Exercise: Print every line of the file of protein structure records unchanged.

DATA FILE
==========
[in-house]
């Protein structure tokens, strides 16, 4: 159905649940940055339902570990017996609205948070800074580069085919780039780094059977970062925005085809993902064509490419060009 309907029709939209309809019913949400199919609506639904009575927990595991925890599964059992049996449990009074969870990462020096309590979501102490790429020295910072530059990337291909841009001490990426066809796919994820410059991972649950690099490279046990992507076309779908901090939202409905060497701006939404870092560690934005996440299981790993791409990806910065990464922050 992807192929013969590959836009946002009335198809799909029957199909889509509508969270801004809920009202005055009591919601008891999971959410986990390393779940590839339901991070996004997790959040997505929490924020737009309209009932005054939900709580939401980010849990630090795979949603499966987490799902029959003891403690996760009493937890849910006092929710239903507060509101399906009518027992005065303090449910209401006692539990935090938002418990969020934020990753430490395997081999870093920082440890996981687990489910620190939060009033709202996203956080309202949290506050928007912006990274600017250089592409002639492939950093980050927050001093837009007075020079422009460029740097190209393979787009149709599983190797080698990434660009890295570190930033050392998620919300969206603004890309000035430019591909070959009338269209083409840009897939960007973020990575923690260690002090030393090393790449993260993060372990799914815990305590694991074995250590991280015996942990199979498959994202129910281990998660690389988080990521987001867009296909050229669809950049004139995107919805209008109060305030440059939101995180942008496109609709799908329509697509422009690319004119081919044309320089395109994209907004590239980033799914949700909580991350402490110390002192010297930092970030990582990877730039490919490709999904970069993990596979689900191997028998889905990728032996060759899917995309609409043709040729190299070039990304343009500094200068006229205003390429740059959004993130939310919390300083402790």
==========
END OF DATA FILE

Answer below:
[in-house]
């Protein structure tokens, strides 16, 4: 159905649940940055339902570990017996609205948070800074580069085919780039780094059977970062925005085809993902064509490419060009 309907029709939209309809019913949400199919609506639904009575927990595991925890599964059992049996449990009074969870990462020096309590979501102490790429020295910072530059990337291909841009001490990426066809796919994820410059991972649950690099490279046990992507076309779908901090939202409905060497701006939404870092560690934005996440299981790993791409990806910065990464922050 992807192929013969590959836009946002009335198809799909029957199909889509509508969270801004809920009202005055009591919601008891999971959410986990390393779940590839339901991070996004997790959040997505929490924020737009309209009932005054939900709580939401980010849990630090795979949603499966987490799902029959003891403690996760009493937890849910006092929710239903507060509101399906009518027992005065303090449910209401006692539990935090938002418990969020934020990753430490395997081999870093920082440890996981687990489910620190939060009033709202996203956080309202949290506050928007912006990274600017250089592409002639492939950093980050927050001093837009007075020079422009460029740097190209393979787009149709599983190797080698990434660009890295570190930033050392998620919300969206603004890309000035430019591909070959009338269209083409840009897939960007973020990575923690260690002090030393090393790449993260993060372990799914815990305590694991074995250590991280015996942990199979498959994202129910281990998660690389988080990521987001867009296909050229669809950049004139995107919805209008109060305030440059939101995180942008496109609709799908329509697509422009690319004119081919044309320089395109994209907004590239980033799914949700909580991350402490110390002192010297930092970030990582990877730039490919490709999904970069993990596979689900191997028998889905990728032996060759899917995309609409043709040729190299070039990304343009500094200068006229205003390429740059959004993130939310919390300083402790």